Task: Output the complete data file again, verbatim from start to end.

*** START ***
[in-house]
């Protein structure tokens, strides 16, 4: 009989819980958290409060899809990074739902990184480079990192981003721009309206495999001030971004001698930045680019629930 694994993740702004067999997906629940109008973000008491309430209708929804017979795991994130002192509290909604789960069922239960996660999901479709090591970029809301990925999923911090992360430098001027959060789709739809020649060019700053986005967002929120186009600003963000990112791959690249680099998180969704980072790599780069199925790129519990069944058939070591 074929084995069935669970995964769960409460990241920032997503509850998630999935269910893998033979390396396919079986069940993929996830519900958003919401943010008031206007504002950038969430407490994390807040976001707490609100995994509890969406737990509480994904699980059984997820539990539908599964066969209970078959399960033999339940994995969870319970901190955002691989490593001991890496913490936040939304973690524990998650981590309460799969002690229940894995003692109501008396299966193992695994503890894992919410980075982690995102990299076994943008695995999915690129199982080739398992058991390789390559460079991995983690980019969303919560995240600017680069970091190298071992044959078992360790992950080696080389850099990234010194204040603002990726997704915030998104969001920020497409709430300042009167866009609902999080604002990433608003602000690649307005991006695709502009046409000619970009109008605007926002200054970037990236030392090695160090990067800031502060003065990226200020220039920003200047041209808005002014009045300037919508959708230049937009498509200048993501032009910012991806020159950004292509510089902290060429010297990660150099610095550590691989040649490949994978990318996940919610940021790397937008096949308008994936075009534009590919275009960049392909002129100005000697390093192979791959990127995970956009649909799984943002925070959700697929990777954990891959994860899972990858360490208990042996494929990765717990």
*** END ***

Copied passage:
[in-house]
């Protein structure tokens, strides 16, 4: 009989819980958290409060899809990074739902990184480079990192981003721009309206495999001030971004001698930045680019629930 694994993740702004067999997906629940109008973000008491309430209708929804017979795991994130002192509290909604789960069922239960996660999901479709090591970029809301990925999923911090992360430098001027959060789709739809020649060019700053986005967002929120186009600003963000990112791959690249680099998180969704980072790599780069199925790129519990069944058939070591 074929084995069935669970995964769960409460990241920032997503509850998630999935269910893998033979390396396919079986069940993929996830519900958003919401943010008031206007504002950038969430407490994390807040976001707490609100995994509890969406737990509480994904699980059984997820539990539908599964066969209970078959399960033999339940994995969870319970901190955002691989490593001991890496913490936040939304973690524990998650981590309460799969002690229940894995003692109501008396299966193992695994503890894992919410980075982690995102990299076994943008695995999915690129199982080739398992058991390789390559460079991995983690980019969303919560995240600017680069970091190298071992044959078992360790992950080696080389850099990234010194204040603002990726997704915030998104969001920020497409709430300042009167866009609902999080604002990433608003602000690649307005991006695709502009046409000619970009109008605007926002200054970037990236030392090695160090990067800031502060003065990226200020220039920003200047041209808005002014009045300037919508959708230049937009498509200048993501032009910012991806020159950004292509510089902290060429010297990660150099610095550590691989040649490949994978990318996940919610940021790397937008096949308008994936075009534009590919275009960049392909002129100005000697390093192979791959990127995970956009649909799984943002925070959700697929990777954990891959994860899972990858360490208990042996494929990765717990």